48-hour ultimatum for food vendors

0
2237

By Innocent Ruwende and Nyemudzai Kakore

Harare City Council and vendors are headed for a showdown after the local authority banned illegal vending of food in the Harare Metropolitan area following a typhoid outbreak which claimed two lives in Mbare.

Harare City Council and vendors are headed for a showdown after the local authority banned illegal vending of food in the Harare Metropolitan area following a typhoid outbreak which claimed two lives in Mbare.
Harare City Council and vendors are headed for a showdown after the local authority banned illegal vending of food in the Harare Metropolitan area following a typhoid outbreak which claimed two lives in Mbare.

Both victims died last month.

Council yesterday issued a 48-hour ultimatum for all vendors to cease operations as it reported that 132 suspected cases of typhoid had been recorded so far, while 280 people had presented themselves for screening.

There are 22 confirmed cases of typhoid and fears abound the disease could spread through unhygienic food vending.

Health Services director Dr Prosper Chonzi said he feared further typhoid outbreaks as the drivers of the disease were still to be dealt with.

“As the health director, l am still worried as the determinants of a typhoid outbreak are still out there. That makes it difficult for the disease to be contained,” said Dr Chonzi.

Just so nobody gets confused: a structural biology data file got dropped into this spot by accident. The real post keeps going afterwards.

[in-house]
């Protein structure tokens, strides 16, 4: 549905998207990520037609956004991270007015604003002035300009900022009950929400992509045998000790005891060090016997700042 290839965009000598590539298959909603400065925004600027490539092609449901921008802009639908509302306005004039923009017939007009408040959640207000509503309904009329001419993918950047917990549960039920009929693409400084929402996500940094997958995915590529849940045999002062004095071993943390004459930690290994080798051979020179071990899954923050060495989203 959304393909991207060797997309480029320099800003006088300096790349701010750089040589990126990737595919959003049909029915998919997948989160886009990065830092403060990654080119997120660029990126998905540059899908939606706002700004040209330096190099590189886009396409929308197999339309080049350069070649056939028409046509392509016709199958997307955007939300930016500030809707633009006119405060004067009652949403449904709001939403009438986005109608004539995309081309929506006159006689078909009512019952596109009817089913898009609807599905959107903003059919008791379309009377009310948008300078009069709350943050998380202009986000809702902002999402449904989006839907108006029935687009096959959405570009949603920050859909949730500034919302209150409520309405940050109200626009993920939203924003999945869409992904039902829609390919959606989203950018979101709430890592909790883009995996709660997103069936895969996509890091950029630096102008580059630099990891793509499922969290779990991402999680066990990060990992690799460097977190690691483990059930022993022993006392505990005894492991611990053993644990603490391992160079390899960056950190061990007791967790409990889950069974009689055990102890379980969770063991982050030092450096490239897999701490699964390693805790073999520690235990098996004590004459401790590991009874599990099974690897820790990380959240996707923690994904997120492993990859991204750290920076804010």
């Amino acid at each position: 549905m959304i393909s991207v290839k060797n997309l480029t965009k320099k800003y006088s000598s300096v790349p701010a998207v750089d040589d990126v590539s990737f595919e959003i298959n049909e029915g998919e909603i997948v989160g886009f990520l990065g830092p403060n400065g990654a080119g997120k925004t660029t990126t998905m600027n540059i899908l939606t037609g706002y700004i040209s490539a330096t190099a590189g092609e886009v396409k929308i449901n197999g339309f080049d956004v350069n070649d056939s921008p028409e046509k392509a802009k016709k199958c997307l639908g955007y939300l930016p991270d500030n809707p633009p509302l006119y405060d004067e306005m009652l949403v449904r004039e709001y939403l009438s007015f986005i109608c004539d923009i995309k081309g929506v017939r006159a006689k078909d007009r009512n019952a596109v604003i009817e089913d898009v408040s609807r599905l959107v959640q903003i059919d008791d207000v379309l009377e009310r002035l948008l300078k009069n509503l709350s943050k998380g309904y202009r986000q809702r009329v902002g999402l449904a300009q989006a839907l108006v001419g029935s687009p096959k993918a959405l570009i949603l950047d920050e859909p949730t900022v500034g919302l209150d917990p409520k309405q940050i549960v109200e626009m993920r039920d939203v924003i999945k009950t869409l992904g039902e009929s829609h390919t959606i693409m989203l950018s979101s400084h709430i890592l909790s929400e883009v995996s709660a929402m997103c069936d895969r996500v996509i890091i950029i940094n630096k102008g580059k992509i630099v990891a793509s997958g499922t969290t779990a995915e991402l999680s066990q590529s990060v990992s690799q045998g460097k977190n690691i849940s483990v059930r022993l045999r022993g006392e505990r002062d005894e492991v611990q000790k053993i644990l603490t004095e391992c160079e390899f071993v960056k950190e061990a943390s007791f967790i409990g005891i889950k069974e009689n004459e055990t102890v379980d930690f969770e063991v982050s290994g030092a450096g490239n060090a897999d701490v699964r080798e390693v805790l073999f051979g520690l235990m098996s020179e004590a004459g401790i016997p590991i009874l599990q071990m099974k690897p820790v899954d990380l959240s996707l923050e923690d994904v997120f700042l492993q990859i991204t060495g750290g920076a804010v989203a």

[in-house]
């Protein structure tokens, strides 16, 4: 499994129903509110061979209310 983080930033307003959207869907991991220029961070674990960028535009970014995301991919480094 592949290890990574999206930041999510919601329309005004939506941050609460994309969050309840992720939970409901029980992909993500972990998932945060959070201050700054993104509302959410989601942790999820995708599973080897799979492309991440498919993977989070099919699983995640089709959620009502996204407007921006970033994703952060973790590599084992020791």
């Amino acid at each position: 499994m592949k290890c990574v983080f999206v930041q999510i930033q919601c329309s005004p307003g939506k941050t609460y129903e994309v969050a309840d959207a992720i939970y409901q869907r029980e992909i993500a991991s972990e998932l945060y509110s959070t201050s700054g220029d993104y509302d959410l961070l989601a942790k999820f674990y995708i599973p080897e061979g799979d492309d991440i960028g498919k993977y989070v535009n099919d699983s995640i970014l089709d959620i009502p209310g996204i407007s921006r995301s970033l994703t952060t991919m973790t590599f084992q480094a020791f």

“We cannot win this if the environmental factors which exacerbate typhoid such as uncollected garbage, sewage, unsafe water sources and uncontrolled vending of foodstuffs are left as they are,” he said.

“We need to be cruel if we are to contain the outbreak and the ban on (street food) vending is a welcome development. People should buy food in licensed premises which meet the required standards of the Public Health Act and other council by-laws.”

Dr Chonzi urged residents, especially children, to go for early screening in the event of symptoms related to typhoid.

The symptoms of typhoid are; poor appetite, abdominal pain, headaches, generalised aches and pains, fever, high temperature, lethargy (usually only if untreated), intestinal bleeding or perforation (after two to three weeks of the disease), diarrhoea or constipation.

Harare acting corporate communications manager Mr Michael Chideme said the situation on the ground had forced council to take drastic measures to contain the spread of the disease.

“Preliminary investigations have shown that the key drivers of typhoid and other water-borne diseases are issues related to personal hygiene, unregulated vending of foodstuffs such as vegetables, meat, fish (cooked and uncooked) and inadequate water supplies,” said Mr Chedeme.

“There are issues that we can immediately control/regulate to ensure that we contain the spread of typhoid. One of these is street vending.

“We are therefore issuing a 48-hour ultimatum to all illegal food vendors operating within the Harare Metropolitan area to cease operations temporarily forthwith. The ban will be reviewed depending on improvements on the ground,” he said.

Mr Chideme said the ban also covered general vending at illegal sites, and that pushcarts used in the central business district would be impounded during the exercise.

Impounded fruits, meat, maize, fish and vegetables would be destroyed, he said.

Mr Chideme said the operation was being undertaken to protect the public.

“We are invoking the Public Health Act for the public good. We are aware of the fierce backlash that we will receive from the vendors, but our actions are in the public interest.” The Herald